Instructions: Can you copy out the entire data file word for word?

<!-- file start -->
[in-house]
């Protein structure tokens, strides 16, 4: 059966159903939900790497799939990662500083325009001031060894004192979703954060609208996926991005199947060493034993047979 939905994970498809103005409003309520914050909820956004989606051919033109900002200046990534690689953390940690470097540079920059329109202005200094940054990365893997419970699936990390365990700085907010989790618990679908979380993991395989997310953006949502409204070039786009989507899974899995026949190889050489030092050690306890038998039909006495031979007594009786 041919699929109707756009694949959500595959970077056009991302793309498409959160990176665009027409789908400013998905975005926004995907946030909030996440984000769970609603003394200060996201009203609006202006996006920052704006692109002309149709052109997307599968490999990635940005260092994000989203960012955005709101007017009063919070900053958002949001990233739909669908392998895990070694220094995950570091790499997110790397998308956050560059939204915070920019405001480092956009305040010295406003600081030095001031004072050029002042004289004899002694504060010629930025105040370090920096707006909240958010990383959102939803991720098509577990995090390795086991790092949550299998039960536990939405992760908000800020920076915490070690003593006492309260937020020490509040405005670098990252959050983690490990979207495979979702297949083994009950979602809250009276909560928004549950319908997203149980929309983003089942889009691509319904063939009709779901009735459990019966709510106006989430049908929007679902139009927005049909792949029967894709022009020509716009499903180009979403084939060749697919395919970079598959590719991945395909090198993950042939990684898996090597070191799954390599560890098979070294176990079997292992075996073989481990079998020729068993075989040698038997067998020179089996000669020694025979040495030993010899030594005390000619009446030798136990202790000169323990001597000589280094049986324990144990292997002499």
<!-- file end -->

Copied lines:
[in-house]
């Protein structure tokens, strides 16, 4: 059966159903939900790497799939990662500083325009001031060894004192979703954060609208996926991005199947060493034993047979 939905994970498809103005409003309520914050909820956004989606051919033109900002200046990534690689953390940690470097540079920059329109202005200094940054990365893997419970699936990390365990700085907010989790618990679908979380993991395989997310953006949502409204070039786009989507899974899995026949190889050489030092050690306890038998039909006495031979007594009786 041919699929109707756009694949959500595959970077056009991302793309498409959160990176665009027409789908400013998905975005926004995907946030909030996440984000769970609603003394200060996201009203609006202006996006920052704006692109002309149709052109997307599968490999990635940005260092994000989203960012955005709101007017009063919070900053958002949001990233739909669908392998895990070694220094995950570091790499997110790397998308956050560059939204915070920019405001480092956009305040010295406003600081030095001031004072050029002042004289004899002694504060010629930025105040370090920096707006909240958010990383959102939803991720098509577990995090390795086991790092949550299998039960536990939405992760908000800020920076915490070690003593006492309260937020020490509040405005670098990252959050983690490990979207495979979702297949083994009950979602809250009276909560928004549950319908997203149980929309983003089942889009691509319904063939009709779901009735459990019966709510106006989430049908929007679902139009927005049909792949029967894709022009020509716009499903180009979403084939060749697919395919970079598959590719991945395909090198993950042939990684898996090597070191799954390599560890098979070294176990079997292992075996073989481990079998020729068993075989040698038997067998020179089996000669020694025979040495030993010899030594005390000619009446030798136990202790000169323990001597000589280094049986324990144990292997002499």